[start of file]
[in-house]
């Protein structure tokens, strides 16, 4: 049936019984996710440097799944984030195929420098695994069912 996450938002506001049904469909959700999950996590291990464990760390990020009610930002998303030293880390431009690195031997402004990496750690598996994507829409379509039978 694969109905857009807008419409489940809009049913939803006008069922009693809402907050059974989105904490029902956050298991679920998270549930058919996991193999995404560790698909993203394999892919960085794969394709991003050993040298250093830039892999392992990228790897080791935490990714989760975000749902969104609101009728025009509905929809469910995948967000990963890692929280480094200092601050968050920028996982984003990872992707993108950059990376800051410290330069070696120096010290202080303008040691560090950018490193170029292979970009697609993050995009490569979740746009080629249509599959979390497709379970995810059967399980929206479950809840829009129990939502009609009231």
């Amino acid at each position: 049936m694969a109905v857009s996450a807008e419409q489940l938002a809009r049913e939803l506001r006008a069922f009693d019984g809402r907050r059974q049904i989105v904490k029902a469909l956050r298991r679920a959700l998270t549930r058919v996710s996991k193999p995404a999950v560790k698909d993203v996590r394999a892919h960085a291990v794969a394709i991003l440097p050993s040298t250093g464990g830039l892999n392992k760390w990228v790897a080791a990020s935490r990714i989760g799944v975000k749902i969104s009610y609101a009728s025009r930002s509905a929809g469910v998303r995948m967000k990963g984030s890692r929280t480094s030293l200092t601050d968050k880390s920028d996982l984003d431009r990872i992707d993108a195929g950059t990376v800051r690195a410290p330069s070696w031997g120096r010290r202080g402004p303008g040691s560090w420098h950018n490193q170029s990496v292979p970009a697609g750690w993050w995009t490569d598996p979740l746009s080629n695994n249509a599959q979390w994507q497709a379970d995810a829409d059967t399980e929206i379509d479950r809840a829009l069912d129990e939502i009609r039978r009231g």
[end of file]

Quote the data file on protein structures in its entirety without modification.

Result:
[in-house]
């Protein structure tokens, strides 16, 4: 049936019984996710440097799944984030195929420098695994069912 996450938002506001049904469909959700999950996590291990464990760390990020009610930002998303030293880390431009690195031997402004990496750690598996994507829409379509039978 694969109905857009807008419409489940809009049913939803006008069922009693809402907050059974989105904490029902956050298991679920998270549930058919996991193999995404560790698909993203394999892919960085794969394709991003050993040298250093830039892999392992990228790897080791935490990714989760975000749902969104609101009728025009509905929809469910995948967000990963890692929280480094200092601050968050920028996982984003990872992707993108950059990376800051410290330069070696120096010290202080303008040691560090950018490193170029292979970009697609993050995009490569979740746009080629249509599959979390497709379970995810059967399980929206479950809840829009129990939502009609009231």
């Amino acid at each position: 049936m694969a109905v857009s996450a807008e419409q489940l938002a809009r049913e939803l506001r006008a069922f009693d019984g809402r907050r059974q049904i989105v904490k029902a469909l956050r298991r679920a959700l998270t549930r058919v996710s996991k193999p995404a999950v560790k698909d993203v996590r394999a892919h960085a291990v794969a394709i991003l440097p050993s040298t250093g464990g830039l892999n392992k760390w990228v790897a080791a990020s935490r990714i989760g799944v975000k749902i969104s009610y609101a009728s025009r930002s509905a929809g469910v998303r995948m967000k990963g984030s890692r929280t480094s030293l200092t601050d968050k880390s920028d996982l984003d431009r990872i992707d993108a195929g950059t990376v800051r690195a410290p330069s070696w031997g120096r010290r202080g402004p303008g040691s560090w420098h950018n490193q170029s990496v292979p970009a697609g750690w993050w995009t490569d598996p979740l746009s080629n695994n249509a599959q979390w994507q497709a379970d995810a829409d059967t399980e929206i379509d479950r809840a829009l069912d129990e939502i009609r039978r009231g």